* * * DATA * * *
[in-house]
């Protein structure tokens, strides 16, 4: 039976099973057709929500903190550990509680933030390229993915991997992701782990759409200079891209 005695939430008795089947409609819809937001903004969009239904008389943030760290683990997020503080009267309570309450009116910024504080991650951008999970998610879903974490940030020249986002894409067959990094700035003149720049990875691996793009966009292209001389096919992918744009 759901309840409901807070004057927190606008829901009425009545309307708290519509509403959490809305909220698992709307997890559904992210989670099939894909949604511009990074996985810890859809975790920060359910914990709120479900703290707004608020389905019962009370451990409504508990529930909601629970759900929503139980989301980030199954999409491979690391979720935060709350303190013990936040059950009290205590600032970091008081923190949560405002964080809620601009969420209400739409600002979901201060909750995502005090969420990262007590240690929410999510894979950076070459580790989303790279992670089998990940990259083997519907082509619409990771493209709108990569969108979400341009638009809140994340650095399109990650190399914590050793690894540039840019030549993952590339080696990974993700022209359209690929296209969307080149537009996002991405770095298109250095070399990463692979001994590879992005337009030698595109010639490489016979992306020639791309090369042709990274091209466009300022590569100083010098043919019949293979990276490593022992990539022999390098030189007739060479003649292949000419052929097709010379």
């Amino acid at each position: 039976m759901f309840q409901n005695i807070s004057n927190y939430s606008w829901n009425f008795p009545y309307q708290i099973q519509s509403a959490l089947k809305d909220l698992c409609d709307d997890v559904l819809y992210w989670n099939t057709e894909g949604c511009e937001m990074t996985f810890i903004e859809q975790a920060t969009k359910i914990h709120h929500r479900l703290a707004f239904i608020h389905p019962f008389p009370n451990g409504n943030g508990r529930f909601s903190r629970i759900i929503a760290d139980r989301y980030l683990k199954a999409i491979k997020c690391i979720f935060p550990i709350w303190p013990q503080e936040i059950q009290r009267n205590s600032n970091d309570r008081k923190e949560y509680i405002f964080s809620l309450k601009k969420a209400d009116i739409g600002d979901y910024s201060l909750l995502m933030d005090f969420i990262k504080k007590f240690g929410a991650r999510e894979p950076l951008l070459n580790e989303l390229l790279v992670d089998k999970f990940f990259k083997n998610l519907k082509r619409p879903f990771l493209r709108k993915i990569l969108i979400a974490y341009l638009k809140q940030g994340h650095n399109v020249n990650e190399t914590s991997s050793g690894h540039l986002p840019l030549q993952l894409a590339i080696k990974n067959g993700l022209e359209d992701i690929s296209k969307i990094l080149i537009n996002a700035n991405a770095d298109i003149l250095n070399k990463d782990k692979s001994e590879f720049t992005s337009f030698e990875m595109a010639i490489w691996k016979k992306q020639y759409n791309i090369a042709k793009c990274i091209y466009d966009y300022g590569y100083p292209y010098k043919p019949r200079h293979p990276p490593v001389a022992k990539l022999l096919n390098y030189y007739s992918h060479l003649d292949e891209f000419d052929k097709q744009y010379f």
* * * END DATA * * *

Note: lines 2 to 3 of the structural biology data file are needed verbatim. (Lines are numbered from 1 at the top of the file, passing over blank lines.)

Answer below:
């Protein structure tokens, strides 16, 4: 039976099973057709929500903190550990509680933030390229993915991997992701782990759409200079891209 005695939430008795089947409609819809937001903004969009239904008389943030760290683990997020503080009267309570309450009116910024504080991650951008999970998610879903974490940030020249986002894409067959990094700035003149720049990875691996793009966009292209001389096919992918744009 759901309840409901807070004057927190606008829901009425009545309307708290519509509403959490809305909220698992709307997890559904992210989670099939894909949604511009990074996985810890859809975790920060359910914990709120479900703290707004608020389905019962009370451990409504508990529930909601629970759900929503139980989301980030199954999409491979690391979720935060709350303190013990936040059950009290205590600032970091008081923190949560405002964080809620601009969420209400739409600002979901201060909750995502005090969420990262007590240690929410999510894979950076070459580790989303790279992670089998990940990259083997519907082509619409990771493209709108990569969108979400341009638009809140994340650095399109990650190399914590050793690894540039840019030549993952590339080696990974993700022209359209690929296209969307080149537009996002991405770095298109250095070399990463692979001994590879992005337009030698595109010639490489016979992306020639791309090369042709990274091209466009300022590569100083010098043919019949293979990276490593022992990539022999390098030189007739060479003649292949000419052929097709010379």
């Amino acid at each position: 039976m759901f309840q409901n005695i807070s004057n927190y939430s606008w829901n009425f008795p009545y309307q708290i099973q519509s509403a959490l089947k809305d909220l698992c409609d709307d997890v559904l819809y992210w989670n099939t057709e894909g949604c511009e937001m990074t996985f810890i903004e859809q975790a920060t969009k359910i914990h709120h929500r479900l703290a707004f239904i608020h389905p019962f008389p009370n451990g409504n943030g508990r529930f909601s903190r629970i759900i929503a760290d139980r989301y980030l683990k199954a999409i491979k997020c690391i979720f935060p550990i709350w303190p013990q503080e936040i059950q009290r009267n205590s600032n970091d309570r008081k923190e949560y509680i405002f964080s809620l309450k601009k969420a209400d009116i739409g600002d979901y910024s201060l909750l995502m933030d005090f969420i990262k504080k007590f240690g929410a991650r999510e894979p950076l951008l070459n580790e989303l390229l790279v992670d089998k999970f990940f990259k083997n998610l519907k082509r619409p879903f990771l493209r709108k993915i990569l969108i979400a974490y341009l638009k809140q940030g994340h650095n399109v020249n990650e190399t914590s991997s050793g690894h540039l986002p840019l030549q993952l894409a590339i080696k990974n067959g993700l022209e359209d992701i690929s296209k969307i990094l080149i537009n996002a700035n991405a770095d298109i003149l250095n070399k990463d782990k692979s001994e590879f720049t992005s337009f030698e990875m595109a010639i490489w691996k016979k992306q020639y759409n791309i090369a042709k793009c990274i091209y466009d966009y300022g590569y100083p292209y010098k043919p019949r200079h293979p990276p490593v001389a022992k990539l022999l096919n390098y030189y007739s992918h060479l003649d292949e891209f000419d052929k097709q744009y010379f």